Wise theologians throughout the ages have disagreed on the meaning of this parable. At first glance, it appears that the dishonest dealings of the manager are being commended, which Jesus would never do. Some commentators even believe that this actually happened and that Jesus was using a real event to teach his disciples an important lesson. Just as Jesus made an important point when he was confronted with the rich young ruler, He used actual events and real encounters to teach His disciples. This encounter with this young man revealed the love that Jesus had for him, but ended with an astonishing statement, “How hard it will be for those who are wealthy to enter the kingdom of God” (Mark 10:23). Since this was counter to everything man had imagined (riches are evidence of God’s blessing), His disciples responded with, ‘Then who can be saved?’ (Mark 10:26). Whether or not this parable is taken from a real event or one of the very creative stories that Jesus used to make His point is not clear.

I can see the possibility that it was real. I write an article for my blog every week. My blog is purpose driven. Called One Focus, I usually relate an actual event to make my point although occasionally I may create a story. Whatever the topic is, at the end of the story, I purposely relate it to something in scripture.

Either way, Jesus chose to tell this story. He directed it to His disciples but certainly was aware of the presence of those who did not believe in Him. Since Jesus intentionally included this story, the application is important.

At no point in the story, does he commend the actions of the dishonest manager. In fact, it is after he lost his job and had acted only in his own self-interest to try to protect his future that he is called dishonest by his manager. What led to his firing in the first place could have been ineptness or simple mismanagement of his master’s funds and not an intentional act of thievery. Before handing over his account books, however, his dishonest nature took over to preserve his future. His master admired his shrewdness, not his actions. The lesson that Jesus was trying to give to His disciples may have been similar to the one in His parable about the talents (Matthew 25:14-30). The man who was reprimanded by Jesus in the parable of the talents did not steal the money. He simply hid it. He did not do anything with it. In Luke 16:8-13, Jesus gives the moral of the story.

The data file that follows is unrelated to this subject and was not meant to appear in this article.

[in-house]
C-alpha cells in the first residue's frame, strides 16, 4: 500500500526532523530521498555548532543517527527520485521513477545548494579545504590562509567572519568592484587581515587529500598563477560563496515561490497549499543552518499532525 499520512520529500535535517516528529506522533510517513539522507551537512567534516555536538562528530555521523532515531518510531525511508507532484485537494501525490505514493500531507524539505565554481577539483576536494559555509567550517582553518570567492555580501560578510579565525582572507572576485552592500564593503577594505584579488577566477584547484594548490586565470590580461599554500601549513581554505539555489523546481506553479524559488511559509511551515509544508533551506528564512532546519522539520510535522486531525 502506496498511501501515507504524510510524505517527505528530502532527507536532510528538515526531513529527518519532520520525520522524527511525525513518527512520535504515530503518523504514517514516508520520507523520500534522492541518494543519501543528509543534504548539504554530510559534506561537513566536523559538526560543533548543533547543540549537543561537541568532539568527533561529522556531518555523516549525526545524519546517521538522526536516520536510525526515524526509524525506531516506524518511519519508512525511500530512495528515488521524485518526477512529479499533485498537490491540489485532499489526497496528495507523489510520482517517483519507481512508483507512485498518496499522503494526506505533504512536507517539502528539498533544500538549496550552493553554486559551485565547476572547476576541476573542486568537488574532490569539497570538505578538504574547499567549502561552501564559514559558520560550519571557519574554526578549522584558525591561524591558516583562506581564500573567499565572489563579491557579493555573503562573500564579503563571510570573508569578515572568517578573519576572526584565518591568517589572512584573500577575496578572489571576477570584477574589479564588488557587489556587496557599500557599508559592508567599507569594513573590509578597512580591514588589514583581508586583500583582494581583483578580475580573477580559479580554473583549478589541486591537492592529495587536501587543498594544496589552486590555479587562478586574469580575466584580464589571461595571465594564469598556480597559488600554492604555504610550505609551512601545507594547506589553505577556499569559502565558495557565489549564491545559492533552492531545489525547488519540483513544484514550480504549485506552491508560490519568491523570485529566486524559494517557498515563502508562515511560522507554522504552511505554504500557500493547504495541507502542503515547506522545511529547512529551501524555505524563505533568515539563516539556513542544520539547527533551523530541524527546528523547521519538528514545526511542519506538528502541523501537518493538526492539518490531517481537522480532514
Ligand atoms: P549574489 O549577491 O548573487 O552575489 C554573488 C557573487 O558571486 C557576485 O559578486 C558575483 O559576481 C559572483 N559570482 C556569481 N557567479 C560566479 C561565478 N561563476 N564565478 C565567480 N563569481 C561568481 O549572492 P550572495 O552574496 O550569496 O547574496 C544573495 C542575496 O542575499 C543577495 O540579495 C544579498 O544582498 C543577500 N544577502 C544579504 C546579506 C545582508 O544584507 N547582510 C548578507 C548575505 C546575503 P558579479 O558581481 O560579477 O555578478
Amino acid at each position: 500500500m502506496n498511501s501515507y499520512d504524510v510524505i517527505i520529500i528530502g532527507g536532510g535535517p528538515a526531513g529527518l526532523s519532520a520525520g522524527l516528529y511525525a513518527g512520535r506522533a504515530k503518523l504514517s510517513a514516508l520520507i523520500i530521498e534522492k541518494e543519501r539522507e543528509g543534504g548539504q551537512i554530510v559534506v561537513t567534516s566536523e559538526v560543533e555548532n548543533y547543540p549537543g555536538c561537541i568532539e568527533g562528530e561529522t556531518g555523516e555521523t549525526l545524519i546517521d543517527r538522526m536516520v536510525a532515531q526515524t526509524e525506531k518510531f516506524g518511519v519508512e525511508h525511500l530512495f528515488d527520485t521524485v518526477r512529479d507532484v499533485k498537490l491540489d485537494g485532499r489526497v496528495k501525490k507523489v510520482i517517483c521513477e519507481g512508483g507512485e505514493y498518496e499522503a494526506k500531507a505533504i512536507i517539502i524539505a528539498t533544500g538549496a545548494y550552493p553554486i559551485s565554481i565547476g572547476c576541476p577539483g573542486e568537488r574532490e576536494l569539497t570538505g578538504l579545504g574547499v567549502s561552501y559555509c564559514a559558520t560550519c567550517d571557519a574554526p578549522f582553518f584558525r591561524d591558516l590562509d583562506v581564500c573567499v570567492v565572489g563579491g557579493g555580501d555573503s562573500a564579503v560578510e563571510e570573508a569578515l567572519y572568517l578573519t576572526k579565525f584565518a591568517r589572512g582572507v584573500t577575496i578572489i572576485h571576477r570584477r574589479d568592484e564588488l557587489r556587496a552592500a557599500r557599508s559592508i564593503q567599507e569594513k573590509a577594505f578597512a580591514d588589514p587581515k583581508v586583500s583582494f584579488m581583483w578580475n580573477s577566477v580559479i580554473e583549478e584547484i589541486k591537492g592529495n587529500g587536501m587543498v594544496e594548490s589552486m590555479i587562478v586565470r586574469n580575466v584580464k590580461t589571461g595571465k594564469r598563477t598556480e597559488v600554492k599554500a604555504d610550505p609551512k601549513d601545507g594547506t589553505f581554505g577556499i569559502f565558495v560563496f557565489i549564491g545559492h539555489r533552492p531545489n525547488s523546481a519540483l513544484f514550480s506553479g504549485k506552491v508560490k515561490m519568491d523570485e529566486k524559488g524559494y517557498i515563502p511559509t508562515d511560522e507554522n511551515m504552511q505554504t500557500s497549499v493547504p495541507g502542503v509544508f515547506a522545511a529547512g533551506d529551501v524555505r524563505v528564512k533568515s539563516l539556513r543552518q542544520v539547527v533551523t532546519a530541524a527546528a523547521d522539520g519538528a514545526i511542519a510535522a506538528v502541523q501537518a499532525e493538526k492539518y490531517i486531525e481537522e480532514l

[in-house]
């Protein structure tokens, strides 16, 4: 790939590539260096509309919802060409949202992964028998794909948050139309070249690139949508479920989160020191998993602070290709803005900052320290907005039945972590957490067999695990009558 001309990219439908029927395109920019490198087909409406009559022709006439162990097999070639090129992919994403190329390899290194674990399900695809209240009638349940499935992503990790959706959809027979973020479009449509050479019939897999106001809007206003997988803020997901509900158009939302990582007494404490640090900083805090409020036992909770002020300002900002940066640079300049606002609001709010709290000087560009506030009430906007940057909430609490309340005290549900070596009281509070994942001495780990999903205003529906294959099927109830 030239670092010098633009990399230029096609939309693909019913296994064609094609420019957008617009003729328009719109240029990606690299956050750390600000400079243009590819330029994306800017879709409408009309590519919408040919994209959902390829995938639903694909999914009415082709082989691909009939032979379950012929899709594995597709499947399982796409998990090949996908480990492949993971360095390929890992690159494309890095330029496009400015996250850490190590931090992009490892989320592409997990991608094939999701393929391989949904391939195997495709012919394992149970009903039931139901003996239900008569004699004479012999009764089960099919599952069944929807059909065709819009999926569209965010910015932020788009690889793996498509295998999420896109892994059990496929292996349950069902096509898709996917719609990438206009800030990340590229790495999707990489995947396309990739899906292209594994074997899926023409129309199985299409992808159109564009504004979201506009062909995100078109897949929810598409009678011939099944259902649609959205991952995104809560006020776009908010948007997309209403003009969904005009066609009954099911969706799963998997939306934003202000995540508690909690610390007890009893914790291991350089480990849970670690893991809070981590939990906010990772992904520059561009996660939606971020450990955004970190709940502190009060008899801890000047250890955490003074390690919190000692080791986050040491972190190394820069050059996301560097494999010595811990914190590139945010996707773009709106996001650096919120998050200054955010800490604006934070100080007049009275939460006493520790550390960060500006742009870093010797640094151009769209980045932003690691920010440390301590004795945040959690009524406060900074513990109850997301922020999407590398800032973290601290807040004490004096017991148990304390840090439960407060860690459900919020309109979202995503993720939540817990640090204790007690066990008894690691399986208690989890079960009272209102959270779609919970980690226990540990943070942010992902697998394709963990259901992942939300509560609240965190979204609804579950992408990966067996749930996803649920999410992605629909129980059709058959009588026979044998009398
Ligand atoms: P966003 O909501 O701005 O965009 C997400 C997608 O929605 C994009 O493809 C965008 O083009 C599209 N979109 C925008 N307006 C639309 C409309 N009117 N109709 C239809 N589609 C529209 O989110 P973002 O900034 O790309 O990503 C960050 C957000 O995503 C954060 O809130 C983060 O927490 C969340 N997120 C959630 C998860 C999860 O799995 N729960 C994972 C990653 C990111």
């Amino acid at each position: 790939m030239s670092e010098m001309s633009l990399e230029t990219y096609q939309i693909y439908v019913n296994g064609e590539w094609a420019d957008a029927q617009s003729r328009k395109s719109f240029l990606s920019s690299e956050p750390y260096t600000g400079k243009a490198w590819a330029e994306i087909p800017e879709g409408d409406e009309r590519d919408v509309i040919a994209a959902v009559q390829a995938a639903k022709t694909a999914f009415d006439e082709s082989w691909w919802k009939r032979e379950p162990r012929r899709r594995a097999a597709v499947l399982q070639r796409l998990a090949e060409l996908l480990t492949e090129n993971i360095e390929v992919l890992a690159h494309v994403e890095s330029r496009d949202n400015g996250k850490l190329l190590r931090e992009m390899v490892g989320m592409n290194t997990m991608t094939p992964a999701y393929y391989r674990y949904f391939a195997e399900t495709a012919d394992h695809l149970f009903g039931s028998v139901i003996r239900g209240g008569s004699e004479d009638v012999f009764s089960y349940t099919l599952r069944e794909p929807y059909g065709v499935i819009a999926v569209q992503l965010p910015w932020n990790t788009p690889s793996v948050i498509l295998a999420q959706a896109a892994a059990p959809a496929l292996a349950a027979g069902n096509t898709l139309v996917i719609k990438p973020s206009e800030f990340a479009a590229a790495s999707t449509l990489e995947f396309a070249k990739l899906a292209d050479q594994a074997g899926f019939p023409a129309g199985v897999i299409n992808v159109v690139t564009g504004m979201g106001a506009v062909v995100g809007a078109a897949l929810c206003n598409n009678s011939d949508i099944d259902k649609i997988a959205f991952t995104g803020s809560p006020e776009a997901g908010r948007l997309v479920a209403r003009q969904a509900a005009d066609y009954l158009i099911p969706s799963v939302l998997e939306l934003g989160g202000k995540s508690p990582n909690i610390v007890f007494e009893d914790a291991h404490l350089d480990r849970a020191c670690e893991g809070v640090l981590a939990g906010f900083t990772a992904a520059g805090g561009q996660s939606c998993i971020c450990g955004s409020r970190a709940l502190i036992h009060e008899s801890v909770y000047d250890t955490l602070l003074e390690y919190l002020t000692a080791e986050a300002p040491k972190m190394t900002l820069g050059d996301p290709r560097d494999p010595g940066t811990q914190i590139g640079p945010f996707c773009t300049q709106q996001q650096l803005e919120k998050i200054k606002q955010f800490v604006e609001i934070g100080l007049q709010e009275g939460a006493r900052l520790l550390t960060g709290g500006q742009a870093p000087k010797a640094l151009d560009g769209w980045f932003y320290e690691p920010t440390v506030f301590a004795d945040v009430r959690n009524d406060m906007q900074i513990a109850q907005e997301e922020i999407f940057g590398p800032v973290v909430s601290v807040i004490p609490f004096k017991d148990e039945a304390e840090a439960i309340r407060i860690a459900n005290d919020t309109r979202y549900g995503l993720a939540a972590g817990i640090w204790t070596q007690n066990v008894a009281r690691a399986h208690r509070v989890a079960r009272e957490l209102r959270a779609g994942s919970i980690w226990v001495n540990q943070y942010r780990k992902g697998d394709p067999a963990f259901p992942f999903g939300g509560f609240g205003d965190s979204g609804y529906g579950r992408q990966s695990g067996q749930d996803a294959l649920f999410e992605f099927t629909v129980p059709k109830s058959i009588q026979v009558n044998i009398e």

People who are not believers (people of this world) are many times smarter in their dealing with money than Christians (sons of the light). A Christian’s standards should be different than the world’s. The end result should be to glorify God. However, God is not glorified if His gifts are buried or wealth is used only for living in the present.

His gifts are given for our enjoyment now, but also to bear fruit for Him. Money, just like anything else, can be used for evil. A person’s attitude toward it is an indicator of his spiritual state. God intends His children to use it for good and to help people. There will be a day when every one of us will have to give an account to God for how we used His gifts to us, whether they are talents or money. In that way, Christians should be as clever as everyone else.

In the Old Testament, Joseph was a steward of Potiphar’s household (Genesis 39:1-6). He managed that household with integrity. Even though he was unjustly accused of betraying Potiphar, in the end, his faithful stewardship resulted in the salvation of the people of promise. When Joseph entered his eternal dwellings, he was able to give a good account of his dealings with the resources God had given him. The money was gone when he died, but the fruit of what he did with it followed him. That’s the wealth that will follow us into Heaven.

“Blessed are the merciful, for they shall obtain mercy.” Billy Graham in The Secret of Happiness says (recalling the rich young ruler who wanted to follow Jesus, but who, when he was told to sell all and give to the poor, went away sorrowful, for he had great possessions) “that Jesus knew that one of the real tests of our yieldedness to God is our willingness to share with others. If we have no mercy toward others, that is one proof that we have never experienced God’s mercy.”

© Stephanie B. Blake

* This Bible study is excerpted from a chapter of “Money: How to Be Rich Without It and How to Stretch It Using Ten Hints from the Past and the Technology of Today”

Download Your Treasure Temporal and Eternal Part One